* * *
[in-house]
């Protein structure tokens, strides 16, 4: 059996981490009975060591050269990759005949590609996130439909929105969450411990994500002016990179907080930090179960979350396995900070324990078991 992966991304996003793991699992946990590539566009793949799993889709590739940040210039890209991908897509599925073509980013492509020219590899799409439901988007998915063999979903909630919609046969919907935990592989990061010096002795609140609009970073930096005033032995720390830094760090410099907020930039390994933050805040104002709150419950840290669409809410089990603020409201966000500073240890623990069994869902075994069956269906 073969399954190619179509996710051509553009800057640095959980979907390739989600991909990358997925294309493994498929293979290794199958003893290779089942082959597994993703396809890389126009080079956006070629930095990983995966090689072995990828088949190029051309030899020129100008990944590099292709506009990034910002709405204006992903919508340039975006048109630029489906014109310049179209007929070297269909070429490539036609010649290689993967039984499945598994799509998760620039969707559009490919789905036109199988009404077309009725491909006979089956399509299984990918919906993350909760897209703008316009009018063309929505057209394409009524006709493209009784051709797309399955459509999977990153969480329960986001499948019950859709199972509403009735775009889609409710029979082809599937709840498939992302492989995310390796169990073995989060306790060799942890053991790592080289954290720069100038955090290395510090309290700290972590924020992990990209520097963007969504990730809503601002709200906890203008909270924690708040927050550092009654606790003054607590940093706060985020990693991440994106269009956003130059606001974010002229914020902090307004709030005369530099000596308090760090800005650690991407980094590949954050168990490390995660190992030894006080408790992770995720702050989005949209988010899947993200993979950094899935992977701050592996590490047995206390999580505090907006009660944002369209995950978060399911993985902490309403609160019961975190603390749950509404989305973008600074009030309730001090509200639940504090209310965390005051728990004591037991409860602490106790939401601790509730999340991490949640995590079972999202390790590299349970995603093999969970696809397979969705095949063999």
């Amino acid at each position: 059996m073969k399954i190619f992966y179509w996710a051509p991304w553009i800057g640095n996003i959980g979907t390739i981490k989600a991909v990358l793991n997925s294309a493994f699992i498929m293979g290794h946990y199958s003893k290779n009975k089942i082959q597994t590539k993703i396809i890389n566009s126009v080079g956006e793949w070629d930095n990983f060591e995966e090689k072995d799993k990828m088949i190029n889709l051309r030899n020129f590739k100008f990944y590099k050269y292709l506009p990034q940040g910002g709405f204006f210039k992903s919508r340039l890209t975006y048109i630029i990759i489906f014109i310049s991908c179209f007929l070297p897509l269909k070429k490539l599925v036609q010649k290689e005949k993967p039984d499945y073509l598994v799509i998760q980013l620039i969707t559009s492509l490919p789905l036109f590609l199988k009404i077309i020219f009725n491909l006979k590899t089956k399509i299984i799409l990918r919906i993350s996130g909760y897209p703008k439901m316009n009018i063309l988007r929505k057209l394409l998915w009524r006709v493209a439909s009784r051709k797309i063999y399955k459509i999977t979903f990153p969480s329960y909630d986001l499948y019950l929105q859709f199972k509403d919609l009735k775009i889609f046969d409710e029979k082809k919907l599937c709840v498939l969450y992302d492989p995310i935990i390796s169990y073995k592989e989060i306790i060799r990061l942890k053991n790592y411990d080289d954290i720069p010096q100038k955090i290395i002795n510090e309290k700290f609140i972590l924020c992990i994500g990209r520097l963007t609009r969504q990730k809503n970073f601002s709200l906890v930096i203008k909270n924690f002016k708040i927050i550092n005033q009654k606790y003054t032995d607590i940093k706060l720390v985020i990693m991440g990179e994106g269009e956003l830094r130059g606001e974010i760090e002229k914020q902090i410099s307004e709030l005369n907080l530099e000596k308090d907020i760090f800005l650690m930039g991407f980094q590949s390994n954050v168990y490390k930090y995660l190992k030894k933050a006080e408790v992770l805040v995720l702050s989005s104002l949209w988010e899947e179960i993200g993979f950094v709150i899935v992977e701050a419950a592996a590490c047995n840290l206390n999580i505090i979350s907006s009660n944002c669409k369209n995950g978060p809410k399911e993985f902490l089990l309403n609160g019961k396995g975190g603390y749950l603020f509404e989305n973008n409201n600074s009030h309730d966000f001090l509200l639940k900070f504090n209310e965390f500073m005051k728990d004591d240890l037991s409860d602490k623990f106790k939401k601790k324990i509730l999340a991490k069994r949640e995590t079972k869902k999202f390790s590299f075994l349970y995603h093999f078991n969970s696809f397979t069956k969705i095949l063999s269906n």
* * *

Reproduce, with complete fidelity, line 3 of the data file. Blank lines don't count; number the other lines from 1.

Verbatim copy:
């Amino acid at each position: 059996m073969k399954i190619f992966y179509w996710a051509p991304w553009i800057g640095n996003i959980g979907t390739i981490k989600a991909v990358l793991n997925s294309a493994f699992i498929m293979g290794h946990y199958s003893k290779n009975k089942i082959q597994t590539k993703i396809i890389n566009s126009v080079g956006e793949w070629d930095n990983f060591e995966e090689k072995d799993k990828m088949i190029n889709l051309r030899n020129f590739k100008f990944y590099k050269y292709l506009p990034q940040g910002g709405f204006f210039k992903s919508r340039l890209t975006y048109i630029i990759i489906f014109i310049s991908c179209f007929l070297p897509l269909k070429k490539l599925v036609q010649k290689e005949k993967p039984d499945y073509l598994v799509i998760q980013l620039i969707t559009s492509l490919p789905l036109f590609l199988k009404i077309i020219f009725n491909l006979k590899t089956k399509i299984i799409l990918r919906i993350s996130g909760y897209p703008k439901m316009n009018i063309l988007r929505k057209l394409l998915w009524r006709v493209a439909s009784r051709k797309i063999y399955k459509i999977t979903f990153p969480s329960y909630d986001l499948y019950l929105q859709f199972k509403d919609l009735k775009i889609f046969d409710e029979k082809k919907l599937c709840v498939l969450y992302d492989p995310i935990i390796s169990y073995k592989e989060i306790i060799r990061l942890k053991n790592y411990d080289d954290i720069p010096q100038k955090i290395i002795n510090e309290k700290f609140i972590l924020c992990i994500g990209r520097l963007t609009r969504q990730k809503n970073f601002s709200l906890v930096i203008k909270n924690f002016k708040i927050i550092n005033q009654k606790y003054t032995d607590i940093k706060l720390v985020i990693m991440g990179e994106g269009e956003l830094r130059g606001e974010i760090e002229k914020q902090i410099s307004e709030l005369n907080l530099e000596k308090d907020i760090f800005l650690m930039g991407f980094q590949s390994n954050v168990y490390k930090y995660l190992k030894k933050a006080e408790v992770l805040v995720l702050s989005s104002l949209w988010e899947e179960i993200g993979f950094v709150i899935v992977e701050a419950a592996a590490c047995n840290l206390n999580i505090i979350s907006s009660n944002c669409k369209n995950g978060p809410k399911e993985f902490l089990l309403n609160g019961k396995g975190g603390y749950l603020f509404e989305n973008n409201n600074s009030h309730d966000f001090l509200l639940k900070f504090n209310e965390f500073m005051k728990d004591d240890l037991s409860d602490k623990f106790k939401k601790k324990i509730l999340a991490k069994r949640e995590t079972k869902k999202f390790s590299f075994l349970y995603h093999f078991n969970s696809f397979t069956k969705i095949l063999s269906n």